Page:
Faculty Mentor

Dr. Terry Easton

Proposal Type

Oral Presentation

Start Date

3-11-2018 9:10 AM

End Date

3-11-2018 10:10 AM

Location

Nesbitt 2201

Abstract

Hamlin Garland occupies a difficult place in the American literary canon. At the onset of his career in the 1880s, he was a firebrand, storming the literary scene, railing against its romanticism and genteel traditions. As a literary critic, he was the most outspoken, uncompromising proponent of realism. A self-proclaimed radical, he enthusiastically advocated for land reform and populism. More importantly, in fiction he devoted himself to chronicling the grueling conditions of Midwestern farmers. Despite this pronounced dedication to realism, reform, and the farmer, by 1898 Garland had largely abandoned everything he advocated, producing conventional romances, autobiographies, and paranormal investigations until his death in 1940. As such, what remains of his literary reputation rests largely on his collection Main-Travelled Roads (1891). However, Garland’s text is, at best, a mixture of strong and weak stories. Where his stronger stories succeed, they illustrate the determinism that characterizes farmers’ lives, truthfully rendering the impact of economics and the effect of nature’s indifference on laboring Midwestern people. His weaker stories, instead of faithfully chronicling the hardships of farmers, allowing the stories to flow along logical lines, and conclude justifiably, are often marred with improbably happy resolutions that defy truth and undermine Garland’s intentions. As such, I contend that naturalism was the literary mode that best suited Garland’s intended aims of accurately portraying impoverished farm life, but he could not divorce himself from romantic notions of individualism and human possibility, recognizing the two distinct moods within these stories that Donald Pizer categorizes as stories of “reminiscence” and stories of “present anger” (59). In short, I demonstrate that Garland’s early work is naturalism spoiled by incongruent idealism, signaling his career’s downward spiral into trite romances and positioning him not as a realist but as a transitional figure in the emergence of naturalism.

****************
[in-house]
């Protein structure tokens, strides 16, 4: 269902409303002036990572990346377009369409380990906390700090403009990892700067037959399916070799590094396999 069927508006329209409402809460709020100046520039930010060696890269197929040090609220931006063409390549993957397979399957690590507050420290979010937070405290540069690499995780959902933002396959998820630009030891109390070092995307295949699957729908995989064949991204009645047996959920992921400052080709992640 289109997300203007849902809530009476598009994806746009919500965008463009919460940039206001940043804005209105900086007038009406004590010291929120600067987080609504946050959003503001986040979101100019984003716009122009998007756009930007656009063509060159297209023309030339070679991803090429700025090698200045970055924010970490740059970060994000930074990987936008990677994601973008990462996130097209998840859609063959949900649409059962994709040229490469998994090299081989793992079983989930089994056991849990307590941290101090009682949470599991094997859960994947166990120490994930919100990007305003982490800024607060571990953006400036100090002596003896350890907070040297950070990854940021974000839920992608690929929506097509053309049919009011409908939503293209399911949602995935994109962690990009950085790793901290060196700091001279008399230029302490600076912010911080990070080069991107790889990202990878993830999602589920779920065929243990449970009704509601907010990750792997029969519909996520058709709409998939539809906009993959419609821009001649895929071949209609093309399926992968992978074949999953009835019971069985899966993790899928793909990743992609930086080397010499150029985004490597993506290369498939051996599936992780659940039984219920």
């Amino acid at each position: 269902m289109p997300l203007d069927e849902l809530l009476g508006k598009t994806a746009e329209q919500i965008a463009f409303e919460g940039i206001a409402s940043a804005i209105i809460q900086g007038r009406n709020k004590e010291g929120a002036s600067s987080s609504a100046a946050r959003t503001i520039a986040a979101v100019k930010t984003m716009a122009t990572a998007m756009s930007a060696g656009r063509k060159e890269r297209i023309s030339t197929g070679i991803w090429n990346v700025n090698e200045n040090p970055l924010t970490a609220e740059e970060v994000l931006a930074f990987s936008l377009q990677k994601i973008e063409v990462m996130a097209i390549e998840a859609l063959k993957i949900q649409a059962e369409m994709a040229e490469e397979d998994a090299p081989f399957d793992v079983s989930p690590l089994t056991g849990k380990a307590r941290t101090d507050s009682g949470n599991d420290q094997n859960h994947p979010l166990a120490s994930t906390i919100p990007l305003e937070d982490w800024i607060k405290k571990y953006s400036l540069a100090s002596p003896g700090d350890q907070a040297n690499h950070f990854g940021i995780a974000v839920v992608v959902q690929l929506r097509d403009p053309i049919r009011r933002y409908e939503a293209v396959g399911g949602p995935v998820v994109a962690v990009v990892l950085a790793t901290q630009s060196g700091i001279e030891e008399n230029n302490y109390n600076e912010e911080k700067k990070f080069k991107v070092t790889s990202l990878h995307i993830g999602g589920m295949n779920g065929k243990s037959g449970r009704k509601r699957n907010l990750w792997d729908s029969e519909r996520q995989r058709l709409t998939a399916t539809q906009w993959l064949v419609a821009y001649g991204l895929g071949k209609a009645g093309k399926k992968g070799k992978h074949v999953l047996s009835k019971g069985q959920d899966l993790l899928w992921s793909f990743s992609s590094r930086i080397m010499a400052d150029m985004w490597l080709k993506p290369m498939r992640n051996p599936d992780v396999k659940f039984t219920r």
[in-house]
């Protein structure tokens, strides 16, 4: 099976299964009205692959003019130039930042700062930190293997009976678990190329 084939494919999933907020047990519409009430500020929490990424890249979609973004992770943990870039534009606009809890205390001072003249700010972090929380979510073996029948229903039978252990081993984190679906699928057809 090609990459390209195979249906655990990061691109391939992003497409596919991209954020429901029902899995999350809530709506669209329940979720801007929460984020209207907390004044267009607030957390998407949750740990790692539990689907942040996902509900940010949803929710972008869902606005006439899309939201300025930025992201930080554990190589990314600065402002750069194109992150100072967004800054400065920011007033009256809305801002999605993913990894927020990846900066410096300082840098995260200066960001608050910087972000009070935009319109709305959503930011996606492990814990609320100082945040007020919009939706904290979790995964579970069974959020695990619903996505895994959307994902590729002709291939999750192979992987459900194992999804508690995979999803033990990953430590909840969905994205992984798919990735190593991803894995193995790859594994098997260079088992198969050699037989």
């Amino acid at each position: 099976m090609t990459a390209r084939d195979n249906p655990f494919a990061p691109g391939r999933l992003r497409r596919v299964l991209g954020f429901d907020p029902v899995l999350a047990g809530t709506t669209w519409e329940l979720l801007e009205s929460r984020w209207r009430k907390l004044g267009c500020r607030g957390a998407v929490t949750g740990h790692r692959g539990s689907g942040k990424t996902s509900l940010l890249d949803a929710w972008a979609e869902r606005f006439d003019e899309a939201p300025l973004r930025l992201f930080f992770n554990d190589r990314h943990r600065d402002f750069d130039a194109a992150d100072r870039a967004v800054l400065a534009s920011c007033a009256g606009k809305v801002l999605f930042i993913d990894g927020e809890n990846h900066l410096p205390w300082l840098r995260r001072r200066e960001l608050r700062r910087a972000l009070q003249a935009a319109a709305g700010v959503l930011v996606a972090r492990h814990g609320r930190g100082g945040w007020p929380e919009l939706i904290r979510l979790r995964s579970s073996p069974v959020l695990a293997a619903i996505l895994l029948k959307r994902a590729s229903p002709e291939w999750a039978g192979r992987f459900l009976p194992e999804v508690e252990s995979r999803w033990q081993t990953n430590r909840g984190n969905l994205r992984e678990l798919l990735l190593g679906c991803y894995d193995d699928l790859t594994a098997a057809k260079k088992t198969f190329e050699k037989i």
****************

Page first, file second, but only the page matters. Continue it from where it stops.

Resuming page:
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Nov 3rd, 9:10 AM Nov 3rd, 10:10 AM

Naturalism Marred by Idealism: The Literary Failures of Hamlin Garland

Nesbitt 2201

Hamlin Garland occupies a difficult place in the American literary canon. At the onset of his career in the 1880s, he was a firebrand, storming the literary scene, railing against its romanticism and genteel traditions. As a literary critic, he was the most outspoken, uncompromising proponent of realism. A self-proclaimed radical, he enthusiastically advocated for land reform and populism. More importantly, in fiction he devoted himself to chronicling the grueling conditions of Midwestern farmers. Despite this pronounced dedication to realism, reform, and the farmer, by 1898 Garland had largely abandoned everything he advocated, producing conventional romances, autobiographies, and paranormal investigations until his death in 1940. As such, what remains of his literary reputation rests largely on his collection Main-Travelled Roads (1891). However, Garland’s text is, at best, a mixture of strong and weak stories. Where his stronger stories succeed, they illustrate the determinism that characterizes farmers’ lives, truthfully rendering the impact of economics and the effect of nature’s indifference on laboring Midwestern people. His weaker stories, instead of faithfully chronicling the hardships of farmers, allowing the stories to flow along logical lines, and conclude justifiably, are often marred with improbably happy resolutions that defy truth and undermine Garland’s intentions. As such, I contend that naturalism was the literary mode that best suited Garland’s intended aims of accurately portraying impoverished farm life, but he could not divorce himself from romantic notions of individualism and human possibility, recognizing the two distinct moods within these stories that Donald Pizer categorizes as stories of “reminiscence” and stories of “present anger” (59). In short, I demonstrate that Garland’s early work is naturalism spoiled by incongruent idealism, signaling his career’s downward spiral into trite romances and positioning him not as a realist but as a transitional figure in the emergence of naturalism.